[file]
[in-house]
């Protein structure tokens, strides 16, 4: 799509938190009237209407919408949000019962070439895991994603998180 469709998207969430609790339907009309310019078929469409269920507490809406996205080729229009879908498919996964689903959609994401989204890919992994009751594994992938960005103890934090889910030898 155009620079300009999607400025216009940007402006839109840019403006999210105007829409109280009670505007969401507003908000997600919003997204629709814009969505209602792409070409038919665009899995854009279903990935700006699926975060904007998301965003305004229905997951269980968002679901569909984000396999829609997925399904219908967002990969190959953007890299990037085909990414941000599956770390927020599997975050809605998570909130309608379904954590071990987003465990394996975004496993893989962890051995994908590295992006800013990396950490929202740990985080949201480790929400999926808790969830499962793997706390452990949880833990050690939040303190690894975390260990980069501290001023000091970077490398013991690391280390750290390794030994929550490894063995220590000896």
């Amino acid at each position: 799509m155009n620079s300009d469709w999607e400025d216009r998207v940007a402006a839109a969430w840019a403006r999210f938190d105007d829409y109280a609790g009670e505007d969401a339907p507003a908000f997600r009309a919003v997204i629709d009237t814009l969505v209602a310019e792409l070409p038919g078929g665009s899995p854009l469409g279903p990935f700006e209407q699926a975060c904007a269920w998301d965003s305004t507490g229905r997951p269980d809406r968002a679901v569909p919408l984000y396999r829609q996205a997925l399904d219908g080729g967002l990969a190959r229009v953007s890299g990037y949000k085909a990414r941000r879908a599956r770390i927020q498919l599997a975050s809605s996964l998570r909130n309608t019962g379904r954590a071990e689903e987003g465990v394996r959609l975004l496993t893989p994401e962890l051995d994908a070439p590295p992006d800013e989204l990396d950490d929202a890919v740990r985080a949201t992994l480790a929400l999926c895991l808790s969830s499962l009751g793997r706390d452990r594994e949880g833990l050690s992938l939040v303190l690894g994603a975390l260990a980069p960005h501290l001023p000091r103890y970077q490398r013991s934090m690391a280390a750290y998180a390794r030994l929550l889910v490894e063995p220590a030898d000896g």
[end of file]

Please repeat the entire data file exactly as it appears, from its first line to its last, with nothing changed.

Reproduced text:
[in-house]
């Protein structure tokens, strides 16, 4: 799509938190009237209407919408949000019962070439895991994603998180 469709998207969430609790339907009309310019078929469409269920507490809406996205080729229009879908498919996964689903959609994401989204890919992994009751594994992938960005103890934090889910030898 155009620079300009999607400025216009940007402006839109840019403006999210105007829409109280009670505007969401507003908000997600919003997204629709814009969505209602792409070409038919665009899995854009279903990935700006699926975060904007998301965003305004229905997951269980968002679901569909984000396999829609997925399904219908967002990969190959953007890299990037085909990414941000599956770390927020599997975050809605998570909130309608379904954590071990987003465990394996975004496993893989962890051995994908590295992006800013990396950490929202740990985080949201480790929400999926808790969830499962793997706390452990949880833990050690939040303190690894975390260990980069501290001023000091970077490398013991690391280390750290390794030994929550490894063995220590000896």
């Amino acid at each position: 799509m155009n620079s300009d469709w999607e400025d216009r998207v940007a402006a839109a969430w840019a403006r999210f938190d105007d829409y109280a609790g009670e505007d969401a339907p507003a908000f997600r009309a919003v997204i629709d009237t814009l969505v209602a310019e792409l070409p038919g078929g665009s899995p854009l469409g279903p990935f700006e209407q699926a975060c904007a269920w998301d965003s305004t507490g229905r997951p269980d809406r968002a679901v569909p919408l984000y396999r829609q996205a997925l399904d219908g080729g967002l990969a190959r229009v953007s890299g990037y949000k085909a990414r941000r879908a599956r770390i927020q498919l599997a975050s809605s996964l998570r909130n309608t019962g379904r954590a071990e689903e987003g465990v394996r959609l975004l496993t893989p994401e962890l051995d994908a070439p590295p992006d800013e989204l990396d950490d929202a890919v740990r985080a949201t992994l480790a929400l999926c895991l808790s969830s499962l009751g793997r706390d452990r594994e949880g833990l050690s992938l939040v303190l690894g994603a975390l260990a980069p960005h501290l001023p000091r103890y970077q490398r013991s934090m690391a280390a750290y998180a390794r030994l929550l889910v490894e063995p220590a030898d000896g």